The Inventory: Philip Pullman – Interview by Hester Lacey

FT Magazine, 16th March 2012

Philip Pullman, 65, author of the His Dark Materials trilogy, has won both the Carnegie medal and the Carnegie of Carnegies. He was the first children’s writer to win the Whitbread (now Costa) Book of the Year Award. He was appointed CBE in 2004.

What was your earliest ambition?

As soon as I realised books had authors I wanted to write stories.

Public school or state school? University or straight into work?

Ysgol Ardudwy, Gwynedd, a local secondary school. Before that, a mix of all sorts in Australia, Southern Rhodesia, Norfolk, London. We travelled by sea in those days; you saw how big the world was. Then Exeter College, Oxford. I got a third. It was the year they stopped giving fourths or I’d have got one of those. I bummed around for a year, then went into teaching.

Who is your mentor?

I don’t think I’ve had a mentor. I had a very good English teacher at school, Miss Enid Jones.

How physically fit are you?

Not at all. But I’ve always been healthy – there’s a difference.

Ambition or talent: which matters more to success?

I answered this in The Firework-Maker’s Daughter. The girl discovers that, to be a firework-maker, she needs three things: persistence, talent and luck.

Have you ever taken an IQ test?

I passed the 11 plus.

How politically committed are you?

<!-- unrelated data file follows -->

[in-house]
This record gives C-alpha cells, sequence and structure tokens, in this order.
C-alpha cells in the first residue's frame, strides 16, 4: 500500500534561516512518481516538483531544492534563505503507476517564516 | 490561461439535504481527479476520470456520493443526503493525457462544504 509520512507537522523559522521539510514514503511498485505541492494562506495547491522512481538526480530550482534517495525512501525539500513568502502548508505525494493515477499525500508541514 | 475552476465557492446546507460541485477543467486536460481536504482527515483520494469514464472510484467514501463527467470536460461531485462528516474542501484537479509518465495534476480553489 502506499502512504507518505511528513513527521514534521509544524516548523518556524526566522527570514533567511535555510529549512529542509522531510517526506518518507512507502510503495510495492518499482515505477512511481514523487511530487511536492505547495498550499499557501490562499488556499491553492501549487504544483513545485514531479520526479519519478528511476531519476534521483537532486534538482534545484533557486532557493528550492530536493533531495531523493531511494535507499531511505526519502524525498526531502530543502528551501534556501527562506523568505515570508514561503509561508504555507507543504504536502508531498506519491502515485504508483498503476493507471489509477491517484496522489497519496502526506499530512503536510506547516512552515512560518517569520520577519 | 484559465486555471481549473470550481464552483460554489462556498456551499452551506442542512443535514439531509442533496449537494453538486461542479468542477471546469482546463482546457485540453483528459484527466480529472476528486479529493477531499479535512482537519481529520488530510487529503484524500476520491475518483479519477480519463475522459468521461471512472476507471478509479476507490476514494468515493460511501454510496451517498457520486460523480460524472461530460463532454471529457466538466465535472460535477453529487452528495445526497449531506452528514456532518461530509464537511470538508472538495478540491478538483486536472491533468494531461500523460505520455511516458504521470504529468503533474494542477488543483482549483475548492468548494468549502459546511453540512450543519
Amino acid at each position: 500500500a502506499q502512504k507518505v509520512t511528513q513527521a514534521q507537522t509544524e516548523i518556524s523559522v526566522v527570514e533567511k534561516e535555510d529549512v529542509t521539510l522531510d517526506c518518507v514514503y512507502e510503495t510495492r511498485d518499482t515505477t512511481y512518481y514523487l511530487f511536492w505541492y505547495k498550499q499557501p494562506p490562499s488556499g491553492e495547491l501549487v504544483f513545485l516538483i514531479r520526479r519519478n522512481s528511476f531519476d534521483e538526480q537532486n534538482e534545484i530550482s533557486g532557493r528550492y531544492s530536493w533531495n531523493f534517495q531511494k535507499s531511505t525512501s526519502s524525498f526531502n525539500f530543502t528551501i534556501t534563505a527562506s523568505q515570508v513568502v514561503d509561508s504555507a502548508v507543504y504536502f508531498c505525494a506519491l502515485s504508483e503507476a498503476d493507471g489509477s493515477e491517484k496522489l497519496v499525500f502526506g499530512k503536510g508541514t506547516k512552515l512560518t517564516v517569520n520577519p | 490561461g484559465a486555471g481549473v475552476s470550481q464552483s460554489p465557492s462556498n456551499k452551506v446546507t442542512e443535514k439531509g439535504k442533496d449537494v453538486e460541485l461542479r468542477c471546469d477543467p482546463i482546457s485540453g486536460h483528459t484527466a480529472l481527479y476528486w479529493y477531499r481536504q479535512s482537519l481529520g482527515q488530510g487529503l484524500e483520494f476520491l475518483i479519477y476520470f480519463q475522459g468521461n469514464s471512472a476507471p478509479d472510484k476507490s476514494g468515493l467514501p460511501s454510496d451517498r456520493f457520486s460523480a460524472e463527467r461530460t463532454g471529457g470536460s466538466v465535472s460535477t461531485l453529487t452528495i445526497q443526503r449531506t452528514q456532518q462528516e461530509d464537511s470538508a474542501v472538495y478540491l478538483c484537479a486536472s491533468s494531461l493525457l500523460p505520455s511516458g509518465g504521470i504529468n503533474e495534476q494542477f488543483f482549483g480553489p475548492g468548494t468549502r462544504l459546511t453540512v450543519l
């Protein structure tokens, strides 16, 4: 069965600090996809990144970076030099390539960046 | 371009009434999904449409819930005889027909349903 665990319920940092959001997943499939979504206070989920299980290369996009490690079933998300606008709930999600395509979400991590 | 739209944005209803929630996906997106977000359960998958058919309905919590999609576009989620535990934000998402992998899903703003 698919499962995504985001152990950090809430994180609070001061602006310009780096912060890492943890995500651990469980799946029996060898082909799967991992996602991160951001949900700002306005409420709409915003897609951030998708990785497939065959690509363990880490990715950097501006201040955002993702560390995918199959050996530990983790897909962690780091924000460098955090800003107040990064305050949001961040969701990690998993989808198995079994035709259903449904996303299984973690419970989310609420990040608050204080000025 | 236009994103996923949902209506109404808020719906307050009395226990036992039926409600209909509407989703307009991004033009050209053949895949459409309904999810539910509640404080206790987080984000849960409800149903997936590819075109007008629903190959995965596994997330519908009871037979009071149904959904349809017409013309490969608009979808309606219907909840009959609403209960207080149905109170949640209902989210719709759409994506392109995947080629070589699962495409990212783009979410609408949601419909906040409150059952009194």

I’ve always been of the left; I’m on the side of the poor getting a bigger share. I’ve always voted against the blighter I want to get rid of.

Do you consider your carbon footprint?

Yes. I simply cannot understand people who say global warming has nothing to do with human activity. They are fantasists.

Do you have more than one home?

I have one home and also a flat in London the whole family uses.

What would you like to own that you don’t currently possess?

A very good dovetail saw. I do a lot of woodwork.

What’s your biggest extravagance?

Musical instruments. I love music and both my sons are musicians. I enjoy buying instruments and learning the rudiments.

In what place are you happiest?

In my study.

What ambitions do you still have?

I always want to write a better book than last time. I’ve given up the idea of playing Prokofiev’s second piano concerto at the Proms and the ambition of playing football for England.

What drives you on?

The ambition to say certain things clearly, to tell stories in a way that makes them seem as if they’ve never been told before.

What is the greatest achievement of your life so far?

Keeping my family alive and together while doing the job I love.

What has been your greatest disappointment?

Every book that I’ve written has been a disappointment compared with what I thought it would be.

If your 20-year-old self could see you now, what would he think?

“That’s not too bad.”

If you lost everything tomorrow, what would you do?

Exactly the same as I do now: come up to my study and write three pages every day.

Do you believe in assisted suicide?

I think I do. It would be ghastly to be in a state of incessant pain, longing for oblivion but being kept alive.

Do you believe in an afterlife?

No.

If you had to rate your satisfaction with your life so far, out of 10, what would you score?

Like most people, seven or eight.

If you had a coat of arms, what would be on it?

A bird of the raven family with a diamond in her beak. This is the storyteller: storytellers always steal their stories, every story has been told before.

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